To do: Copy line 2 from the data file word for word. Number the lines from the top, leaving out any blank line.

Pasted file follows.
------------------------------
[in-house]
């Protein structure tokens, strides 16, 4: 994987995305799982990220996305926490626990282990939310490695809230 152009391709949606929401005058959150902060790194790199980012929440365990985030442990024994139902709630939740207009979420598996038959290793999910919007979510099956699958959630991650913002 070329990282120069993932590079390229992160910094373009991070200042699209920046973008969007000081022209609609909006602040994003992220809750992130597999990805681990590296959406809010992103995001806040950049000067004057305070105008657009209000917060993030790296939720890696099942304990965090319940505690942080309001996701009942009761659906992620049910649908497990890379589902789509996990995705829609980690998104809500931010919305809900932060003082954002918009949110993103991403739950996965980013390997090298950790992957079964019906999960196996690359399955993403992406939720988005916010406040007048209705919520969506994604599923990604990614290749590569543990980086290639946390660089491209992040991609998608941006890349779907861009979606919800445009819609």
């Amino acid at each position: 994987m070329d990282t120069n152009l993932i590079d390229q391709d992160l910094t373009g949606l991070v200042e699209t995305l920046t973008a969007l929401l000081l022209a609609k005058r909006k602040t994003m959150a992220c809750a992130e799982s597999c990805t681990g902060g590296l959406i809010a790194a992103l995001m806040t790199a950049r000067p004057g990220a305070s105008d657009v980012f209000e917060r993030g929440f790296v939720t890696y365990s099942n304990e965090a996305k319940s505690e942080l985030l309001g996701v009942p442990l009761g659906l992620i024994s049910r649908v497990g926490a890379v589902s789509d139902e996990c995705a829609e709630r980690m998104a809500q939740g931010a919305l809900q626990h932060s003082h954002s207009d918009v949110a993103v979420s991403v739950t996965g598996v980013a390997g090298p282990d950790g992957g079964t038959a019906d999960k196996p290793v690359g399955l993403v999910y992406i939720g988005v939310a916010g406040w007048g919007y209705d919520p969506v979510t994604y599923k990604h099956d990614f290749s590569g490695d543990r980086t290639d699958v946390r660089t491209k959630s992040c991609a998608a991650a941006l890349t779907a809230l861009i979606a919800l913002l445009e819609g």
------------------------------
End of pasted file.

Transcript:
């Protein structure tokens, strides 16, 4: 994987995305799982990220996305926490626990282990939310490695809230 152009391709949606929401005058959150902060790194790199980012929440365990985030442990024994139902709630939740207009979420598996038959290793999910919007979510099956699958959630991650913002 070329990282120069993932590079390229992160910094373009991070200042699209920046973008969007000081022209609609909006602040994003992220809750992130597999990805681990590296959406809010992103995001806040950049000067004057305070105008657009209000917060993030790296939720890696099942304990965090319940505690942080309001996701009942009761659906992620049910649908497990890379589902789509996990995705829609980690998104809500931010919305809900932060003082954002918009949110993103991403739950996965980013390997090298950790992957079964019906999960196996690359399955993403992406939720988005916010406040007048209705919520969506994604599923990604990614290749590569543990980086290639946390660089491209992040991609998608941006890349779907861009979606919800445009819609």